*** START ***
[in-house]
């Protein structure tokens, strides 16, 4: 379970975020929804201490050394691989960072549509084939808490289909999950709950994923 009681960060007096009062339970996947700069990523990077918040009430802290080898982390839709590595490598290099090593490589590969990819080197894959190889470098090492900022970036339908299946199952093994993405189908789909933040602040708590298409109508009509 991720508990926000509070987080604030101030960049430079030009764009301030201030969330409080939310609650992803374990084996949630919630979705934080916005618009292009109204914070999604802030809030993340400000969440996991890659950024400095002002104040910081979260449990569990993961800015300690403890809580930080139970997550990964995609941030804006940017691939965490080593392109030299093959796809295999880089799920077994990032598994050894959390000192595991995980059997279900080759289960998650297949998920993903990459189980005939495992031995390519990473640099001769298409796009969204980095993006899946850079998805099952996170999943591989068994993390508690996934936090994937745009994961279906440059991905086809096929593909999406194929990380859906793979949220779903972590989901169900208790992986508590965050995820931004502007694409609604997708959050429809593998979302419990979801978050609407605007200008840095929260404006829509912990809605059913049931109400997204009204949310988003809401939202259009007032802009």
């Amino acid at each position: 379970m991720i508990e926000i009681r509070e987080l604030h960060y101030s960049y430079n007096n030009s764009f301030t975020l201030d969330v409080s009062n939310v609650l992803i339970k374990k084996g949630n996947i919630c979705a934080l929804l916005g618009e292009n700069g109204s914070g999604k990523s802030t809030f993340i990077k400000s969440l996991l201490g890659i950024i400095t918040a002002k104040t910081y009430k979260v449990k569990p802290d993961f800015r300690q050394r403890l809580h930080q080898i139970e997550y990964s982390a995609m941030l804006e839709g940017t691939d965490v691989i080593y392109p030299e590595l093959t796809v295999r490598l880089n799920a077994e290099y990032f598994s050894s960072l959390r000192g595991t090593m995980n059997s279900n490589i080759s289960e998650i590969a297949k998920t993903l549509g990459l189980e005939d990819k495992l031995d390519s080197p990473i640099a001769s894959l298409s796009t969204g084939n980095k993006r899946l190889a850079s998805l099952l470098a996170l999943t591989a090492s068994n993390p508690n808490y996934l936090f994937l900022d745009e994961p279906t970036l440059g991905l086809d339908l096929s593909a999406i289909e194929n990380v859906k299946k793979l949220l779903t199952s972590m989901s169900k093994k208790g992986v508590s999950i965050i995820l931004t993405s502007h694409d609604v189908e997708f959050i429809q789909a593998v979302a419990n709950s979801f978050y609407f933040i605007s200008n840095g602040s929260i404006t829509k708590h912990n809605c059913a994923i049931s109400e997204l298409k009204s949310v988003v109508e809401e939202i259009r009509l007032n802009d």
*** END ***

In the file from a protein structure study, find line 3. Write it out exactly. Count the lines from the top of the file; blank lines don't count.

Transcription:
């Amino acid at each position: 379970m991720i508990e926000i009681r509070e987080l604030h960060y101030s960049y430079n007096n030009s764009f301030t975020l201030d969330v409080s009062n939310v609650l992803i339970k374990k084996g949630n996947i919630c979705a934080l929804l916005g618009e292009n700069g109204s914070g999604k990523s802030t809030f993340i990077k400000s969440l996991l201490g890659i950024i400095t918040a002002k104040t910081y009430k979260v449990k569990p802290d993961f800015r300690q050394r403890l809580h930080q080898i139970e997550y990964s982390a995609m941030l804006e839709g940017t691939d965490v691989i080593y392109p030299e590595l093959t796809v295999r490598l880089n799920a077994e290099y990032f598994s050894s960072l959390r000192g595991t090593m995980n059997s279900n490589i080759s289960e998650i590969a297949k998920t993903l549509g990459l189980e005939d990819k495992l031995d390519s080197p990473i640099a001769s894959l298409s796009t969204g084939n980095k993006r899946l190889a850079s998805l099952l470098a996170l999943t591989a090492s068994n993390p508690n808490y996934l936090f994937l900022d745009e994961p279906t970036l440059g991905l086809d339908l096929s593909a999406i289909e194929n990380v859906k299946k793979l949220l779903t199952s972590m989901s169900k093994k208790g992986v508590s999950i965050i995820l931004t993405s502007h694409d609604v189908e997708f959050i429809q789909a593998v979302a419990n709950s979801f978050y609407f933040i605007s200008n840095g602040s929260i404006t829509k708590h912990n809605c059913a994923i049931s109400e997204l298409k009204s949310v988003v109508e809401e939202i259009r009509l007032n802009d």